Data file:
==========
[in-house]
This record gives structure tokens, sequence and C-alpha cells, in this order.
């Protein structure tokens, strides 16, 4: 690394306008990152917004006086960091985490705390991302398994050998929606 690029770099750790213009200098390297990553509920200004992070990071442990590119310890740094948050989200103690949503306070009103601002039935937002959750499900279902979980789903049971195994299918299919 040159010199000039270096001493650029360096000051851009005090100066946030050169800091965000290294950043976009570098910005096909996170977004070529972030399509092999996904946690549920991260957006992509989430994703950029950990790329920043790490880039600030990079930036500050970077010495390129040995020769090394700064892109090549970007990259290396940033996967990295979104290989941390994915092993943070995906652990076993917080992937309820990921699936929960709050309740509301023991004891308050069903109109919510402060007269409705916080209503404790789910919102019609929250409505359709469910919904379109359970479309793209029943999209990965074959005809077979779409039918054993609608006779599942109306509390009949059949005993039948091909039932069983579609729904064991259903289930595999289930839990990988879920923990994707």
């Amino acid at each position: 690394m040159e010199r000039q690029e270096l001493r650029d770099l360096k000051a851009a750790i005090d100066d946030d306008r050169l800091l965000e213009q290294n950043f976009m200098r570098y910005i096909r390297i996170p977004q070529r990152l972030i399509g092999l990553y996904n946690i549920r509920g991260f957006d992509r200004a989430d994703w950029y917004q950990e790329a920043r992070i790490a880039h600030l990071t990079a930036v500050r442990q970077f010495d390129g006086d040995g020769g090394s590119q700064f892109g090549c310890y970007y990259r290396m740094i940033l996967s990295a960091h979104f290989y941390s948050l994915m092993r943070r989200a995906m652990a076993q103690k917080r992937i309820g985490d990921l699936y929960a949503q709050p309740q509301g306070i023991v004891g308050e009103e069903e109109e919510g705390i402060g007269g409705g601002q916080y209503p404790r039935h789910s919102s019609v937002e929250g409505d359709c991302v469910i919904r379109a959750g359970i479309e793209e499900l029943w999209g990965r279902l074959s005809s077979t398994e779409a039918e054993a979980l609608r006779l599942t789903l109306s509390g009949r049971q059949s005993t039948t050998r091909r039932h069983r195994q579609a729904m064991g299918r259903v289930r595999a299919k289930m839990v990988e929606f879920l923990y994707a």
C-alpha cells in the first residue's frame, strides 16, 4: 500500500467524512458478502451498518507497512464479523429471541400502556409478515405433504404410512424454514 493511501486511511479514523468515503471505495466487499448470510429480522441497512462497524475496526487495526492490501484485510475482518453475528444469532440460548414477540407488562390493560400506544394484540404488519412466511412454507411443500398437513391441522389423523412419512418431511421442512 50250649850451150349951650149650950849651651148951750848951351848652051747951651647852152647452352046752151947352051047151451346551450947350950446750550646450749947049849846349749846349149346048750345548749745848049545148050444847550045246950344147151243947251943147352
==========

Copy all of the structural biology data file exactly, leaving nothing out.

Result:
[in-house]
This record gives structure tokens, sequence and C-alpha cells, in this order.
């Protein structure tokens, strides 16, 4: 690394306008990152917004006086960091985490705390991302398994050998929606 690029770099750790213009200098390297990553509920200004992070990071442990590119310890740094948050989200103690949503306070009103601002039935937002959750499900279902979980789903049971195994299918299919 040159010199000039270096001493650029360096000051851009005090100066946030050169800091965000290294950043976009570098910005096909996170977004070529972030399509092999996904946690549920991260957006992509989430994703950029950990790329920043790490880039600030990079930036500050970077010495390129040995020769090394700064892109090549970007990259290396940033996967990295979104290989941390994915092993943070995906652990076993917080992937309820990921699936929960709050309740509301023991004891308050069903109109919510402060007269409705916080209503404790789910919102019609929250409505359709469910919904379109359970479309793209029943999209990965074959005809077979779409039918054993609608006779599942109306509390009949059949005993039948091909039932069983579609729904064991259903289930595999289930839990990988879920923990994707």
């Amino acid at each position: 690394m040159e010199r000039q690029e270096l001493r650029d770099l360096k000051a851009a750790i005090d100066d946030d306008r050169l800091l965000e213009q290294n950043f976009m200098r570098y910005i096909r390297i996170p977004q070529r990152l972030i399509g092999l990553y996904n946690i549920r509920g991260f957006d992509r200004a989430d994703w950029y917004q950990e790329a920043r992070i790490a880039h600030l990071t990079a930036v500050r442990q970077f010495d390129g006086d040995g020769g090394s590119q700064f892109g090549c310890y970007y990259r290396m740094i940033l996967s990295a960091h979104f290989y941390s948050l994915m092993r943070r989200a995906m652990a076993q103690k917080r992937i309820g985490d990921l699936y929960a949503q709050p309740q509301g306070i023991v004891g308050e009103e069903e109109e919510g705390i402060g007269g409705g601002q916080y209503p404790r039935h789910s919102s019609v937002e929250g409505d359709c991302v469910i919904r379109a959750g359970i479309e793209e499900l029943w999209g990965r279902l074959s005809s077979t398994e779409a039918e054993a979980l609608r006779l599942t789903l109306s509390g009949r049971q059949s005993t039948t050998r091909r039932h069983r195994q579609a729904m064991g299918r259903v289930r595999a299919k289930m839990v990988e929606f879920l923990y994707a």
C-alpha cells in the first residue's frame, strides 16, 4: 500500500467524512458478502451498518507497512464479523429471541400502556409478515405433504404410512424454514 493511501486511511479514523468515503471505495466487499448470510429480522441497512462497524475496526487495526492490501484485510475482518453475528444469532440460548414477540407488562390493560400506544394484540404488519412466511412454507411443500398437513391441522389423523412419512418431511421442512 50250649850451150349951650149650950849651651148951750848951351848652051747951651647852152647452352046752151947352051047151451346551450947350950446750550646450749947049849846349749846349149346048750345548749745848049545148050444847550045246950344147151243947251943147352